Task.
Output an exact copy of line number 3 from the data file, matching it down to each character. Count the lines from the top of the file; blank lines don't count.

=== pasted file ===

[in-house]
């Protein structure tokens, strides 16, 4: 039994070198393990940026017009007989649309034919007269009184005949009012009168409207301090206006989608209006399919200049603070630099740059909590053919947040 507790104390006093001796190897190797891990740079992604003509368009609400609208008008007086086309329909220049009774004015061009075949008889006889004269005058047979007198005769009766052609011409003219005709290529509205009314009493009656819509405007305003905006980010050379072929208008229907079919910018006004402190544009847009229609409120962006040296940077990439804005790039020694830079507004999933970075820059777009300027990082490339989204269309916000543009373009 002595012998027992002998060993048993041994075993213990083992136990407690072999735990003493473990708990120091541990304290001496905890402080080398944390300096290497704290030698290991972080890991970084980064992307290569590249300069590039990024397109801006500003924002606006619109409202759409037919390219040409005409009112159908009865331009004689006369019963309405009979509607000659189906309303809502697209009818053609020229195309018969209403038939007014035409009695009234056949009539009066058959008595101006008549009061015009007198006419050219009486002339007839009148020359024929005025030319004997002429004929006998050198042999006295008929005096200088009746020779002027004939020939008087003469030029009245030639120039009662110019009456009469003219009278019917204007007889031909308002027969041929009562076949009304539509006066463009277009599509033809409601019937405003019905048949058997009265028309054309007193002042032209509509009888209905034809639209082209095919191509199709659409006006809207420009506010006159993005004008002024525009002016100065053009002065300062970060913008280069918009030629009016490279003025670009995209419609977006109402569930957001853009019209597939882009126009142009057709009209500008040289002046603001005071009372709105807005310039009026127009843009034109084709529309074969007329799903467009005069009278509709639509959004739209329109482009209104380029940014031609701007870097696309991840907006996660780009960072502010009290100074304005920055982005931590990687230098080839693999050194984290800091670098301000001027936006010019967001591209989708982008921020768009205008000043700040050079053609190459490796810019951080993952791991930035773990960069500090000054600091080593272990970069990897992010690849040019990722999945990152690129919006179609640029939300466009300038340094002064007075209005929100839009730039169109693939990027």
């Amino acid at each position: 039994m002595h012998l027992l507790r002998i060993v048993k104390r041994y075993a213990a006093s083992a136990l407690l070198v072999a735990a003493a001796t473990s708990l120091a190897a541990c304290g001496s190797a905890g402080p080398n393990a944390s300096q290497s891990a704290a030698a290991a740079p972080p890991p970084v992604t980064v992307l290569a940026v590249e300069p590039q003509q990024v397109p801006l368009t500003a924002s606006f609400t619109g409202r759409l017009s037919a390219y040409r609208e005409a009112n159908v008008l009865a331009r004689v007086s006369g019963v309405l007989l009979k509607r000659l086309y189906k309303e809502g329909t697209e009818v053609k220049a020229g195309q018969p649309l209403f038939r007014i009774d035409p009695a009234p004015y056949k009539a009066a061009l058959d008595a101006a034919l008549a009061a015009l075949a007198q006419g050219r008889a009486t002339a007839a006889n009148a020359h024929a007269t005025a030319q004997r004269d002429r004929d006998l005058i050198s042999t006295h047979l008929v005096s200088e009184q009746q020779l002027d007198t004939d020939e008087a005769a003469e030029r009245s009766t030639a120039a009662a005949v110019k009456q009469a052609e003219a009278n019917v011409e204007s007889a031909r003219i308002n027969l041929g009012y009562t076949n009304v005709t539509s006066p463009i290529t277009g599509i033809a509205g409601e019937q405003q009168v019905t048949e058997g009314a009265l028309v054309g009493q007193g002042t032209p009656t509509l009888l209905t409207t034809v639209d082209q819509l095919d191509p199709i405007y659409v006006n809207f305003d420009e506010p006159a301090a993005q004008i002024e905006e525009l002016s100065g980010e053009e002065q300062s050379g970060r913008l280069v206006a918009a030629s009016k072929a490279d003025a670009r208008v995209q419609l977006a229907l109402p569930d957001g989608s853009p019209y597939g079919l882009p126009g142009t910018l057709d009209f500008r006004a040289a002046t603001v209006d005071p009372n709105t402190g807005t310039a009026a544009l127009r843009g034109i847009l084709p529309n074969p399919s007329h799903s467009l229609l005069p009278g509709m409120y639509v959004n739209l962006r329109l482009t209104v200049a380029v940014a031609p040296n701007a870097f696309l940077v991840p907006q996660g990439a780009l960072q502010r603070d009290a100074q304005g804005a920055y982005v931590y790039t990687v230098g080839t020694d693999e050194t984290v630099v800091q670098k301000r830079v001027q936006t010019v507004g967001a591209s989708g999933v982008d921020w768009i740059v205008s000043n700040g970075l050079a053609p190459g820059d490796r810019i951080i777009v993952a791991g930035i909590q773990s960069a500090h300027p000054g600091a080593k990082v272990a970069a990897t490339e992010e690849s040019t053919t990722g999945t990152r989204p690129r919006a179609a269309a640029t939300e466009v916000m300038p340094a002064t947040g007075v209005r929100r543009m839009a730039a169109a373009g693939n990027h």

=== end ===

């Amino acid at each position: 039994m002595h012998l027992l507790r002998i060993v048993k104390r041994y075993a213990a006093s083992a136990l407690l070198v072999a735990a003493a001796t473990s708990l120091a190897a541990c304290g001496s190797a905890g402080p080398n393990a944390s300096q290497s891990a704290a030698a290991a740079p972080p890991p970084v992604t980064v992307l290569a940026v590249e300069p590039q003509q990024v397109p801006l368009t500003a924002s606006f609400t619109g409202r759409l017009s037919a390219y040409r609208e005409a009112n159908v008008l009865a331009r004689v007086s006369g019963v309405l007989l009979k509607r000659l086309y189906k309303e809502g329909t697209e009818v053609k220049a020229g195309q018969p649309l209403f038939r007014i009774d035409p009695a009234p004015y056949k009539a009066a061009l058959d008595a101006a034919l008549a009061a015009l075949a007198q006419g050219r008889a009486t002339a007839a006889n009148a020359h024929a007269t005025a030319q004997r004269d002429r004929d006998l005058i050198s042999t006295h047979l008929v005096s200088e009184q009746q020779l002027d007198t004939d020939e008087a005769a003469e030029r009245s009766t030639a120039a009662a005949v110019k009456q009469a052609e003219a009278n019917v011409e204007s007889a031909r003219i308002n027969l041929g009012y009562t076949n009304v005709t539509s006066p463009i290529t277009g599509i033809a509205g409601e019937q405003q009168v019905t048949e058997g009314a009265l028309v054309g009493q007193g002042t032209p009656t509509l009888l209905t409207t034809v639209d082209q819509l095919d191509p199709i405007y659409v006006n809207f305003d420009e506010p006159a301090a993005q004008i002024e905006e525009l002016s100065g980010e053009e002065q300062s050379g970060r913008l280069v206006a918009a030629s009016k072929a490279d003025a670009r208008v995209q419609l977006a229907l109402p569930d957001g989608s853009p019209y597939g079919l882009p126009g142009t910018l057709d009209f500008r006004a040289a002046t603001v209006d005071p009372n709105t402190g807005t310039a009026a544009l127009r843009g034109i847009l084709p529309n074969p399919s007329h799903s467009l229609l005069p009278g509709m409120y639509v959004n739209l962006r329109l482009t209104v200049a380029v940014a031609p040296n701007a870097f696309l940077v991840p907006q996660g990439a780009l960072q502010r603070d009290a100074q304005g804005a920055y982005v931590y790039t990687v230098g080839t020694d693999e050194t984290v630099v800091q670098k301000r830079v001027q936006t010019v507004g967001a591209s989708g999933v982008d921020w768009i740059v205008s000043n700040g970075l050079a053609p190459g820059d490796r810019i951080i777009v993952a791991g930035i909590q773990s960069a500090h300027p000054g600091a080593k990082v272990a970069a990897t490339e992010e690849s040019t053919t990722g999945t990152r989204p690129r919006a179609a269309a640029t939300e466009v916000m300038p340094a002064t947040g007075v209005r929100r543009m839009a730039a169109a373009g693939n990027h």